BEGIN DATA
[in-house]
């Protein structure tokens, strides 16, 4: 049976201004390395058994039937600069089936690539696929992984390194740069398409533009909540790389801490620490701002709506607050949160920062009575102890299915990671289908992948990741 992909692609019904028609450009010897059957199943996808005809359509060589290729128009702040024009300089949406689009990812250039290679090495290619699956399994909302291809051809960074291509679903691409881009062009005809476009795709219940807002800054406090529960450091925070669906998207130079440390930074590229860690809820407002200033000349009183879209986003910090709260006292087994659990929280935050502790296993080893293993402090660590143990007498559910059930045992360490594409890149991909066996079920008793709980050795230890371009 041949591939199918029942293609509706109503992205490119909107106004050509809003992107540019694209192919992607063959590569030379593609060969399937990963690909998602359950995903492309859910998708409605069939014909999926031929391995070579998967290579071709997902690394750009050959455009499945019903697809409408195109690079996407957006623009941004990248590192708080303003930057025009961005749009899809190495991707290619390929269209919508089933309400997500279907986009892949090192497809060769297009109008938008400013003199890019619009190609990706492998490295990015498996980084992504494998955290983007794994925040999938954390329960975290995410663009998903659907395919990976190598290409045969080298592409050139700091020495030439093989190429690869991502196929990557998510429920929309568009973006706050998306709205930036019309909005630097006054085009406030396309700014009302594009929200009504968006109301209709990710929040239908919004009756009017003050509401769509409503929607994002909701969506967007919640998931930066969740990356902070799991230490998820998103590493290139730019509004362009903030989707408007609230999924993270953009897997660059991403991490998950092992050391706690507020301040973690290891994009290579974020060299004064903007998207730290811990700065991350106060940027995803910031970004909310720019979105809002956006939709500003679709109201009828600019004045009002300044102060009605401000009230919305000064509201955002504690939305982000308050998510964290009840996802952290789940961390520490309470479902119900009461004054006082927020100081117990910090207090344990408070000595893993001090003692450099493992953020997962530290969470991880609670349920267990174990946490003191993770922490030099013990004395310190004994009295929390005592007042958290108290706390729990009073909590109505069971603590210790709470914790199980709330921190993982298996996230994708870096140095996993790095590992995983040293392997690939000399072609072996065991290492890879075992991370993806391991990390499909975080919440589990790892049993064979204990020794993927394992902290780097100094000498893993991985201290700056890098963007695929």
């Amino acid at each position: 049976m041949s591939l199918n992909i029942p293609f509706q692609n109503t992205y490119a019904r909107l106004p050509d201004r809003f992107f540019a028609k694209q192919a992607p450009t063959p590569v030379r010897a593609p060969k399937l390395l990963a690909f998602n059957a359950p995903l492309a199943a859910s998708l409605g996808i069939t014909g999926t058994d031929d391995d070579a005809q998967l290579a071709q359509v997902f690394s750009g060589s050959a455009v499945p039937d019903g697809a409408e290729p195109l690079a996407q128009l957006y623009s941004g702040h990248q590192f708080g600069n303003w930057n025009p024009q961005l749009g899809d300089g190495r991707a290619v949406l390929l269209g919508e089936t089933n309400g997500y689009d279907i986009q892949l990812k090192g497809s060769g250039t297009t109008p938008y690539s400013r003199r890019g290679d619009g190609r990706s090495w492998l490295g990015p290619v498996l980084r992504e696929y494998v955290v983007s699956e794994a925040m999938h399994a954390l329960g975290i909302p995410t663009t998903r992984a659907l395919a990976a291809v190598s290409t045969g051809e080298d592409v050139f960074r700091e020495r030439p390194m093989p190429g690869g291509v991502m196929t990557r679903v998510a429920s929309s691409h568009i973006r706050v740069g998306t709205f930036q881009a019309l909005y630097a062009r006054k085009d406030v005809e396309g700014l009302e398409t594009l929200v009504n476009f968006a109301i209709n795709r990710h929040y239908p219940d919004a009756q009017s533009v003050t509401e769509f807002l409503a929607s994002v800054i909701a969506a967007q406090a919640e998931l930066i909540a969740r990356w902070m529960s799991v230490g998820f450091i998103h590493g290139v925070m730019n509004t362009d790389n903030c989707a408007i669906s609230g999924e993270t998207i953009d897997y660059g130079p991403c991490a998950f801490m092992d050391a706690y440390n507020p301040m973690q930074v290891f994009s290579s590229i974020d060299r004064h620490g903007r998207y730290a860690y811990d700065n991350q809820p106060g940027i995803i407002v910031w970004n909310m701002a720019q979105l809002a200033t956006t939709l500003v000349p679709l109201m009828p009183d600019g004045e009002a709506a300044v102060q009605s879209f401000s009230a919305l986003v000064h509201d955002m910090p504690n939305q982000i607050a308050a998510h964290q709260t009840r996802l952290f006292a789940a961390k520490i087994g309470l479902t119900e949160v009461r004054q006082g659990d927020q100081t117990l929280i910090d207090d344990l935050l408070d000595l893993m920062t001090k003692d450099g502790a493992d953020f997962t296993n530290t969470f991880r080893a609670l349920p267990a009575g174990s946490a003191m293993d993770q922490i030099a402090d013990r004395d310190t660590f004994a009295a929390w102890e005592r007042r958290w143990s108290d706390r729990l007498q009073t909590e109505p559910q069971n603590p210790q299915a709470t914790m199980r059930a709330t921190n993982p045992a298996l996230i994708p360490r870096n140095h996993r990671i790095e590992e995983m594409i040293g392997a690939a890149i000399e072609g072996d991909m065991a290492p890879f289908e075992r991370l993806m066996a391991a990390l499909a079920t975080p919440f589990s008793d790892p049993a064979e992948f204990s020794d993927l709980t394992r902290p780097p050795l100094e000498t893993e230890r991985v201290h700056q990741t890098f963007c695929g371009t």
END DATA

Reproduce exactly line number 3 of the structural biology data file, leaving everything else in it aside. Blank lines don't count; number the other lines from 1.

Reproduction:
């Amino acid at each position: 049976m041949s591939l199918n992909i029942p293609f509706q692609n109503t992205y490119a019904r909107l106004p050509d201004r809003f992107f540019a028609k694209q192919a992607p450009t063959p590569v030379r010897a593609p060969k399937l390395l990963a690909f998602n059957a359950p995903l492309a199943a859910s998708l409605g996808i069939t014909g999926t058994d031929d391995d070579a005809q998967l290579a071709q359509v997902f690394s750009g060589s050959a455009v499945p039937d019903g697809a409408e290729p195109l690079a996407q128009l957006y623009s941004g702040h990248q590192f708080g600069n303003w930057n025009p024009q961005l749009g899809d300089g190495r991707a290619v949406l390929l269209g919508e089936t089933n309400g997500y689009d279907i986009q892949l990812k090192g497809s060769g250039t297009t109008p938008y690539s400013r003199r890019g290679d619009g190609r990706s090495w492998l490295g990015p290619v498996l980084r992504e696929y494998v955290v983007s699956e794994a925040m999938h399994a954390l329960g975290i909302p995410t663009t998903r992984a659907l395919a990976a291809v190598s290409t045969g051809e080298d592409v050139f960074r700091e020495r030439p390194m093989p190429g690869g291509v991502m196929t990557r679903v998510a429920s929309s691409h568009i973006r706050v740069g998306t709205f930036q881009a019309l909005y630097a062009r006054k085009d406030v005809e396309g700014l009302e398409t594009l929200v009504n476009f968006a109301i209709n795709r990710h929040y239908p219940d919004a009756q009017s533009v003050t509401e769509f807002l409503a929607s994002v800054i909701a969506a967007q406090a919640e998931l930066i909540a969740r990356w902070m529960s799991v230490g998820f450091i998103h590493g290139v925070m730019n509004t362009d790389n903030c989707a408007i669906s609230g999924e993270t998207i953009d897997y660059g130079p991403c991490a998950f801490m092992d050391a706690y440390n507020p301040m973690q930074v290891f994009s290579s590229i974020d060299r004064h620490g903007r998207y730290a860690y811990d700065n991350q809820p106060g940027i995803i407002v910031w970004n909310m701002a720019q979105l809002a200033t956006t939709l500003v000349p679709l109201m009828p009183d600019g004045e009002a709506a300044v102060q009605s879209f401000s009230a919305l986003v000064h509201d955002m910090p504690n939305q982000i607050a308050a998510h964290q709260t009840r996802l952290f006292a789940a961390k520490i087994g309470l479902t119900e949160v009461r004054q006082g659990d927020q100081t117990l929280i910090d207090d344990l935050l408070d000595l893993m920062t001090k003692d450099g502790a493992d953020f997962t296993n530290t969470f991880r080893a609670l349920p267990a009575g174990s946490a003191m293993d993770q922490i030099a402090d013990r004395d310190t660590f004994a009295a929390w102890e005592r007042r958290w143990s108290d706390r729990l007498q009073t909590e109505p559910q069971n603590p210790q299915a709470t914790m199980r059930a709330t921190n993982p045992a298996l996230i994708p360490r870096n140095h996993r990671i790095e590992e995983m594409i040293g392997a690939a890149i000399e072609g072996d991909m065991a290492p890879f289908e075992r991370l993806m066996a391991a990390l499909a079920t975080p919440f589990s008793d790892p049993a064979e992948f204990s020794d993927l709980t394992r902290p780097p050795l100094e000498t893993e230890r991985v201290h700056q990741t890098f963007c695929g371009t």